If You Like EPS Growth Then Check Out Vulcan Materials (NYSE:VMC) Before It’s Too Late

Like a puppy chasing its tail, some new investors often chase ‘the next big thing’, even if that means buying ‘story stocks’ without revenue, let alone profit. But the reality is that when a company loses money each year, for long enough, its investors will usually take their share of those losses.

In contrast to all that, I prefer to spend time on companies like Vulcan Materials (NYSE:VMC), which has not only revenues, but also profits. While profit is not necessarily a social good, it’s easy to admire a business that can consistently produce it. In comparison, loss making companies act like a sponge for capital – but unlike such a sponge they do not always produce something when squeezed.

See our latest analysis for Vulcan Materials

Vulcan Materials’s Earnings Per Share Are Growing.

The market is a voting machine in the short term, but a weighing machine in the long term, so share price follows earnings per share (EPS) eventually. That means EPS growth is considered a real positive by most successful long-term investors. We can see that in the last three years Vulcan Materials grew its EPS by 16% per year. That’s a good rate of growth, if it can be sustained.

I like to take a look at earnings before interest and (EBIT) tax margins, as well as revenue growth, to get another take on the quality of the company’s growth. While we note Vulcan Materials’s EBIT margins were flat over the last year, revenue grew by a solid 6.9% to US$5.0b. That’s a real positive.

You can take a look at the company’s revenue and earnings growth trend, in the chart below. For finer detail, click on the image.

earnings-and-revenue-history
NYSE:VMC Earnings and Revenue History August 7th 2020

Of course the knack is to find stocks that have their best days in the future, not in the past. You could base your opinion on past performance, of course, but you may also want to check this interactive graph of professional analyst EPS forecasts for Vulcan Materials.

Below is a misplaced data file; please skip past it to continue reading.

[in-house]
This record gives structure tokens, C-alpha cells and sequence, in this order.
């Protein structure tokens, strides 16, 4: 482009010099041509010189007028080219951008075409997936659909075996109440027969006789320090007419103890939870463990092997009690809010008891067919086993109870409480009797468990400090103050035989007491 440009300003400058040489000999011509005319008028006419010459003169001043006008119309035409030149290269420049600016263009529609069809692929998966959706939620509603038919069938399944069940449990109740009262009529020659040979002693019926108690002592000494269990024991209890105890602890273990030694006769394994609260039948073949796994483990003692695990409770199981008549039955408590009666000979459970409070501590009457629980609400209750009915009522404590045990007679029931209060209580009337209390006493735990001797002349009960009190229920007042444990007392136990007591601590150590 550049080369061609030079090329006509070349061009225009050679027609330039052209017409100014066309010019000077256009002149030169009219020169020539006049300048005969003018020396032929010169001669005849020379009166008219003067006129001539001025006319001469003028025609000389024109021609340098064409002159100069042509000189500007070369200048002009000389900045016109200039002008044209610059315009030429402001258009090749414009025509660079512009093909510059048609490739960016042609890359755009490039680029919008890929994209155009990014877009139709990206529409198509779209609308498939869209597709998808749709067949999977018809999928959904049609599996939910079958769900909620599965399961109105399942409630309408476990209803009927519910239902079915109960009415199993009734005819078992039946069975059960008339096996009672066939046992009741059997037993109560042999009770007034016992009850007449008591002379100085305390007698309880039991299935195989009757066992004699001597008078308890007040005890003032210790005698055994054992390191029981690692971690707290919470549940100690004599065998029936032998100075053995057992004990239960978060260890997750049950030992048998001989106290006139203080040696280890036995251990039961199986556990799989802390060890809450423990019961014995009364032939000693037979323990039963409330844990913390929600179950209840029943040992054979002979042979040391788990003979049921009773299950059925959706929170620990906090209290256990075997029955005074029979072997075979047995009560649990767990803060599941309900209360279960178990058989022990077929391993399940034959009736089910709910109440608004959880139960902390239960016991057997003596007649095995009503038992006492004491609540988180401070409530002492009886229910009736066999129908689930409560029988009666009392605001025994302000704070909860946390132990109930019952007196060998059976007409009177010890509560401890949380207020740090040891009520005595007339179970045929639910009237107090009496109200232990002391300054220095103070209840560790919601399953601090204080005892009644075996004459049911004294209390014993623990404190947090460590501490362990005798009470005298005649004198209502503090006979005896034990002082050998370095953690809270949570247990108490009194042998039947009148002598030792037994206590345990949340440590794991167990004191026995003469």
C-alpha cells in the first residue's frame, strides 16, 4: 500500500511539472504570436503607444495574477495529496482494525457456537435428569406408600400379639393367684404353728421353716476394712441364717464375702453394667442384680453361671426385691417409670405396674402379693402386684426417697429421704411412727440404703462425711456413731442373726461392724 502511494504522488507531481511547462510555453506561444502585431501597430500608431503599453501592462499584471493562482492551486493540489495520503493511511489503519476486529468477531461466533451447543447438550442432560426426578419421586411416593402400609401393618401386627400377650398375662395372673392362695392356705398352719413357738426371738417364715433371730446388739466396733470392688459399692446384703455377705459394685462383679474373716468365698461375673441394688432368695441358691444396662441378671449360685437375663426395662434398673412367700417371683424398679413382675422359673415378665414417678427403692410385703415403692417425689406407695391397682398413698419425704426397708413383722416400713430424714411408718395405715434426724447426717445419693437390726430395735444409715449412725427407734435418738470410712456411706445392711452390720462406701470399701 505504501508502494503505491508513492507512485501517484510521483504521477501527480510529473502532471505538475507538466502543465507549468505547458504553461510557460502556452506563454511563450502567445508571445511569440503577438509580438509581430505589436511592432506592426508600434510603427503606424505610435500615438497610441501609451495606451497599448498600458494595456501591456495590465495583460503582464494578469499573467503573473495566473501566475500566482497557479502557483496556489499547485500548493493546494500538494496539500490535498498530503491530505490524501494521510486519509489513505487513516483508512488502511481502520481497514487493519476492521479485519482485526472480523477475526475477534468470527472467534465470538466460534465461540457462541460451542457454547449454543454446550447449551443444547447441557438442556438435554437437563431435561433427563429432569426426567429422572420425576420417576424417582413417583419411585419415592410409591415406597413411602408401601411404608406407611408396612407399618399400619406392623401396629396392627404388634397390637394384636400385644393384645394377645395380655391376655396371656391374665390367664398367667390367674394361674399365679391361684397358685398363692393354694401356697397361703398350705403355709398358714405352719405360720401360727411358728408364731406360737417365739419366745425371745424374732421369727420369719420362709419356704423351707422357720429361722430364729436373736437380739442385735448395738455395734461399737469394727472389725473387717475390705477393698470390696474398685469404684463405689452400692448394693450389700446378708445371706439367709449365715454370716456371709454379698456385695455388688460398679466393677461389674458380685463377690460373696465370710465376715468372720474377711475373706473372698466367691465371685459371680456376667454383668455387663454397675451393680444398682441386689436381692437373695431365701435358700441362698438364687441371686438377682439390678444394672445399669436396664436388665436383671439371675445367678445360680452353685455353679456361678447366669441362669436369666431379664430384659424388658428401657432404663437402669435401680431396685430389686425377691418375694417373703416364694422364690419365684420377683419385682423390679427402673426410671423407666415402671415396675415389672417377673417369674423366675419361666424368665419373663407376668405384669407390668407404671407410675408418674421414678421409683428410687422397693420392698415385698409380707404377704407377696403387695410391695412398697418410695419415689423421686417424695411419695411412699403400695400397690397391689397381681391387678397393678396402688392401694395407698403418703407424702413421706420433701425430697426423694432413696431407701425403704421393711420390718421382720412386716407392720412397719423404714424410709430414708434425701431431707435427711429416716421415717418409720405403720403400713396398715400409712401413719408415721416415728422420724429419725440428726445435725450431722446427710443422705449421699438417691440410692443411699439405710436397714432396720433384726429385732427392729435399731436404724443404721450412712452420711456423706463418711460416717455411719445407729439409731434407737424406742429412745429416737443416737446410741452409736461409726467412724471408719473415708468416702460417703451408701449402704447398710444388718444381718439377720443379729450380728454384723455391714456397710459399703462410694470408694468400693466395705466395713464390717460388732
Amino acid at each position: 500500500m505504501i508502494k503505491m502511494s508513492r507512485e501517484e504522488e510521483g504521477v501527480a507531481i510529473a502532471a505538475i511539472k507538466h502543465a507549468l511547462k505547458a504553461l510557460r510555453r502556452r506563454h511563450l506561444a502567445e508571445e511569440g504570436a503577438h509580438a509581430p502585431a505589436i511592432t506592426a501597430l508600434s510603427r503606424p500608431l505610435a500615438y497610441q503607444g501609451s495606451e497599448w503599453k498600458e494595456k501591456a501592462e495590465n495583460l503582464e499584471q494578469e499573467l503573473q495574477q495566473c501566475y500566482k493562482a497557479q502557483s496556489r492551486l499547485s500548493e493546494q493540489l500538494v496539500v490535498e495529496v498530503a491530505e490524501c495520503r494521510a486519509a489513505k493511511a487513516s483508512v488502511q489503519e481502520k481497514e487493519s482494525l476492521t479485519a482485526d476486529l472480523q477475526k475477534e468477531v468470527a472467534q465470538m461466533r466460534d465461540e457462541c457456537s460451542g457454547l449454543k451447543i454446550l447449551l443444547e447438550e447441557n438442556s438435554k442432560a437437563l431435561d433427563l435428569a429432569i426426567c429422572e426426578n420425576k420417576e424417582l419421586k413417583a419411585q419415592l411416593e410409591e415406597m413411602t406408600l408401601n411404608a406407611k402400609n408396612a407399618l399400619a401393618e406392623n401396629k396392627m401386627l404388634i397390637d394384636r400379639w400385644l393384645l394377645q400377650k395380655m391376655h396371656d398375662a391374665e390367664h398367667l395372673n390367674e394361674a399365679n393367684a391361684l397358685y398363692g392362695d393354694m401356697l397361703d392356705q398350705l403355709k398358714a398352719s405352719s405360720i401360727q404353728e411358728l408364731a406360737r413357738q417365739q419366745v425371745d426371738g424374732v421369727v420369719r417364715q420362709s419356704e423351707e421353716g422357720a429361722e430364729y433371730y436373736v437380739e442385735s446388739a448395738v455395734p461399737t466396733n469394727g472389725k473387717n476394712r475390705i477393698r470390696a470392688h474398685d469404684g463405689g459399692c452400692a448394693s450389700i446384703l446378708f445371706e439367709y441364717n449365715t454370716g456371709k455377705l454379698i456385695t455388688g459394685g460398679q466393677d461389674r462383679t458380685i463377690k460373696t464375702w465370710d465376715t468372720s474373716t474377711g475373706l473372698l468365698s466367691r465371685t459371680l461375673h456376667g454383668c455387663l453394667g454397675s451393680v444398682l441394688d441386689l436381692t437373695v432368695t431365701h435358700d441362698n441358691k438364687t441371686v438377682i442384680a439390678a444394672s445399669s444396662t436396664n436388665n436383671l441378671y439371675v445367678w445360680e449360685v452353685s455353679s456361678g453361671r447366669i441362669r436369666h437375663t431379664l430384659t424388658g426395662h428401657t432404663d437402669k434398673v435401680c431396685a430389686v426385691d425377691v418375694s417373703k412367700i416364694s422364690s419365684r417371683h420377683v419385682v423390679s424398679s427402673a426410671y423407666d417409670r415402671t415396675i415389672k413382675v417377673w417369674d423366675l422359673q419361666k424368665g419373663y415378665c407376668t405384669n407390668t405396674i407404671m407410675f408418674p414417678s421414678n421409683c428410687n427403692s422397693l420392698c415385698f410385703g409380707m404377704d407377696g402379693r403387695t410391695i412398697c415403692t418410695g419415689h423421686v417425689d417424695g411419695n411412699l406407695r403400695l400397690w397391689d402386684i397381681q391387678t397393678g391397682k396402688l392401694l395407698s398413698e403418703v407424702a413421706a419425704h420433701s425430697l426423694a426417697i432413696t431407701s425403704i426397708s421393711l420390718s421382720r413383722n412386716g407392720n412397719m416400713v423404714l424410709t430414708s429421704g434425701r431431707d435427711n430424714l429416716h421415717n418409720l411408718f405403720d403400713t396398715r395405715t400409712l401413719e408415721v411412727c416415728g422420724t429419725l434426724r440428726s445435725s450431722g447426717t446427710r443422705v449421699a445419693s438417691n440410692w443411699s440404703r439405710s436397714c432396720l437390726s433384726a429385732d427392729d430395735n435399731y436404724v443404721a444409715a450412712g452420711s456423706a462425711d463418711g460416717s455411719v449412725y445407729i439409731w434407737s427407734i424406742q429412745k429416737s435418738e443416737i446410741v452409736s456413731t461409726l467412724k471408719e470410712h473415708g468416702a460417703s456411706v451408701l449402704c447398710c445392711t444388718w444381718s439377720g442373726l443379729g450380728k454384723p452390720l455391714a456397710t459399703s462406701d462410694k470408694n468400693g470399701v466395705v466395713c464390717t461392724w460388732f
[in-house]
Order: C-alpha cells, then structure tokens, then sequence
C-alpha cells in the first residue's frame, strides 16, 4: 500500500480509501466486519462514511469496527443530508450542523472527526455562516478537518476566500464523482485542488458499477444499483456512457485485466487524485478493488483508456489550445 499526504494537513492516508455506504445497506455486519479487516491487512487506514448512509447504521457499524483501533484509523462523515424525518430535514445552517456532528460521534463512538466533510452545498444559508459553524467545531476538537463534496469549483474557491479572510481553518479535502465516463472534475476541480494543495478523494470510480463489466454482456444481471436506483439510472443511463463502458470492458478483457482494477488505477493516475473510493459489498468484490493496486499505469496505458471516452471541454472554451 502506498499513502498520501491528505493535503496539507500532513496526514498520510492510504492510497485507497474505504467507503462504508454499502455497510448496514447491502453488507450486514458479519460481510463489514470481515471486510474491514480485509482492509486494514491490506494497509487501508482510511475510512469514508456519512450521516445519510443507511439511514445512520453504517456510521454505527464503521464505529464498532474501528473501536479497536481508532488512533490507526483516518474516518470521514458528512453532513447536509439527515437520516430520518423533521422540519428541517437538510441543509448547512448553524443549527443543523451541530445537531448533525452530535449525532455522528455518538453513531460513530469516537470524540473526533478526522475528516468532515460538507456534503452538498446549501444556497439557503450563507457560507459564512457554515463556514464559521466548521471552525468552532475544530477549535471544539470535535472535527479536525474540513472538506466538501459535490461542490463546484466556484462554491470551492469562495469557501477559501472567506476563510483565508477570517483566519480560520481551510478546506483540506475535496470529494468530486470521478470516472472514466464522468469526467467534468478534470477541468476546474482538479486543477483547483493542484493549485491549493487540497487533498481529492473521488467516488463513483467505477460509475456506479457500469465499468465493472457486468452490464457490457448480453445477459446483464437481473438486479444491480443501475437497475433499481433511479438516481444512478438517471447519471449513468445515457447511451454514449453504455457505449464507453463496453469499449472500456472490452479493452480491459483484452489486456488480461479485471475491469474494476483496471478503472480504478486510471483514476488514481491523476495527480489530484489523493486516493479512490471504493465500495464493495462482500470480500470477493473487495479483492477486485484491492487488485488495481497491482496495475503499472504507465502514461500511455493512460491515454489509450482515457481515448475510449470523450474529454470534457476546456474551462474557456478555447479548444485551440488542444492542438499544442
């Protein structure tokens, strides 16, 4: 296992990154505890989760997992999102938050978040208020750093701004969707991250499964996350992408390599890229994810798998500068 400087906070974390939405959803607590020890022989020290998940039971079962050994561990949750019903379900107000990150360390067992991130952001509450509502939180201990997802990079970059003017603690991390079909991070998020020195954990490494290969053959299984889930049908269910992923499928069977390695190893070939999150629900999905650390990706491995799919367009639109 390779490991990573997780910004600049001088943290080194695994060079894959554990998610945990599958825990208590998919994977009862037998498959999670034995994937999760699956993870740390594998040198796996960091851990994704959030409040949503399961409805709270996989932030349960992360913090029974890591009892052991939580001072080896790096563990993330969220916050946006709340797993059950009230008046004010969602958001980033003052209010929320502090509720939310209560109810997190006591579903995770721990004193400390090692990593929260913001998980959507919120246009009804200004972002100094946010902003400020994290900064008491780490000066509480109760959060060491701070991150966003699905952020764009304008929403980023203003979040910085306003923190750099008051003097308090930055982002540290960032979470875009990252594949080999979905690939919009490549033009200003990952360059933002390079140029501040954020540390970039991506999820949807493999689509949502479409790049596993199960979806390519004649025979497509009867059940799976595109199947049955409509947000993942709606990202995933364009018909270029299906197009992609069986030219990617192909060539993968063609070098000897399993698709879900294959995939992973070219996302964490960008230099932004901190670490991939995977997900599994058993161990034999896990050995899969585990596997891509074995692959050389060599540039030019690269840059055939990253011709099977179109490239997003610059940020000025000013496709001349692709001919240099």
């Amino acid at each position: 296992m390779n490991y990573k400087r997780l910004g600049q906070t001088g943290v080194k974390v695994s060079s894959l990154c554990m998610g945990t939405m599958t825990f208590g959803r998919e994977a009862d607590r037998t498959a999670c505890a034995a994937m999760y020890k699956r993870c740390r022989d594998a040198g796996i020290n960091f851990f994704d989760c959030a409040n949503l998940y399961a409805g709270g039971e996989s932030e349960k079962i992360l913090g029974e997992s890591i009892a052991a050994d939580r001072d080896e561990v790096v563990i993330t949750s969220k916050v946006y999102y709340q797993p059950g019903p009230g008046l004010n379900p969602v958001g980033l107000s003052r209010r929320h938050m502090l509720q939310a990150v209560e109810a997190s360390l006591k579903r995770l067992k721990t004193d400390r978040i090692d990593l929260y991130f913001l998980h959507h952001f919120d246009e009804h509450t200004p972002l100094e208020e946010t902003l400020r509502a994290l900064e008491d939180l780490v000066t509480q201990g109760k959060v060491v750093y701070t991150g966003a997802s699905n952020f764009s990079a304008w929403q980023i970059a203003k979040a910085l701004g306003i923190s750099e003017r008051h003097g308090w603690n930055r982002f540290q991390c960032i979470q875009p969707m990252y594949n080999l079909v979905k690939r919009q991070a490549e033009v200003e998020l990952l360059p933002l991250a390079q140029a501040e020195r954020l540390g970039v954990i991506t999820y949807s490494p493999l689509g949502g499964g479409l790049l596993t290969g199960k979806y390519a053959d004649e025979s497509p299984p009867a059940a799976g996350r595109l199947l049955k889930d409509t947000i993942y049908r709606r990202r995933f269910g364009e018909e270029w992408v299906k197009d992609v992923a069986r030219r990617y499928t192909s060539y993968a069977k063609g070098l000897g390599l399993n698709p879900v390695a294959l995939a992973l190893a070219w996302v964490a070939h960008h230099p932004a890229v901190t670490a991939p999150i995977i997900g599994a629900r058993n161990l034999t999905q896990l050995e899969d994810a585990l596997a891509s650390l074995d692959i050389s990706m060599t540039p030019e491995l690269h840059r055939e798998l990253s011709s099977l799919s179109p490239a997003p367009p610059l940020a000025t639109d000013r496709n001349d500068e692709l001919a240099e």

Are Vulcan Materials Insiders Aligned With All Shareholders?

Like standing at the lookout, surveying the horizon at sunrise, insider buying, for some investors, sparks joy. Because oftentimes, the purchase of stock is a sign that the buyer views it as undervalued. However, insiders are sometimes wrong, and we don’t know the exact thinking behind their acquisitions.

While we did see insider selling of Vulcan Materials stock in the last year, one single insider spent plenty more buying. To wit, Independent Director David Steiner outlaid US$465k for shares, at about US$93.00 per share. That certainly pricks my ears up.

Along with the insider buying, another encouraging sign for Vulcan Materials is that insiders, as a group, have a considerable shareholding. Indeed, they hold US$42m worth of its stock. That’s a lot of money, and no small incentive to work hard. Even though that’s only about 0.2% of the company, it’s enough money to indicate alignment between the leaders of the business and ordinary shareholders.

While insiders already own a significant amount of shares, and they have been buying more, the good news for ordinary shareholders does not stop there. That’s because on our analysis the CEO, Tom Hill, is paid less than the median for similar sized companies. I discovered that the median total compensation for the CEOs of companies like Vulcan Materials, with market caps over US$8.0b, is about US$11m.

Vulcan Materials offered total compensation worth US$9.6m to its CEO in the year to . That seems pretty reasonable, especially given its below the median for similar sized companies. CEO compensation is hardly the most important aspect of a company to consider, but when its reasonable that does give me a little more confidence that leadership are looking out for shareholder interests. It can also be a sign of good governance, more generally.

Does Vulcan Materials Deserve A Spot On Your Watchlist?

One positive for Vulcan Materials is that it is growing EPS. That’s nice to see. Better yet, insiders are significant shareholders, and have been buying more shares. To me, that all makes it well worth a spot on your watchlist, as well as continuing research. What about risks? Every company has them, and we’ve spotted 2 warning signs for Vulcan Materials you should know about.

There are plenty of other companies that have insiders buying up shares. So if you like the sound of Vulcan Materials, you’ll probably love this free list of growing companies that insiders are buying.

Please note the insider transactions discussed in this article refer to reportable transactions in the relevant jurisdiction.

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This article by Simply Wall St is general in nature. It does not constitute a recommendation to buy or sell any stock, and does not take account of your objectives, or your financial situation. We aim to bring you long-term focused analysis driven by fundamental data. Note that our analysis may not factor in the latest price-sensitive company announcements or qualitative material. Simply Wall St has no position in any stocks mentioned.
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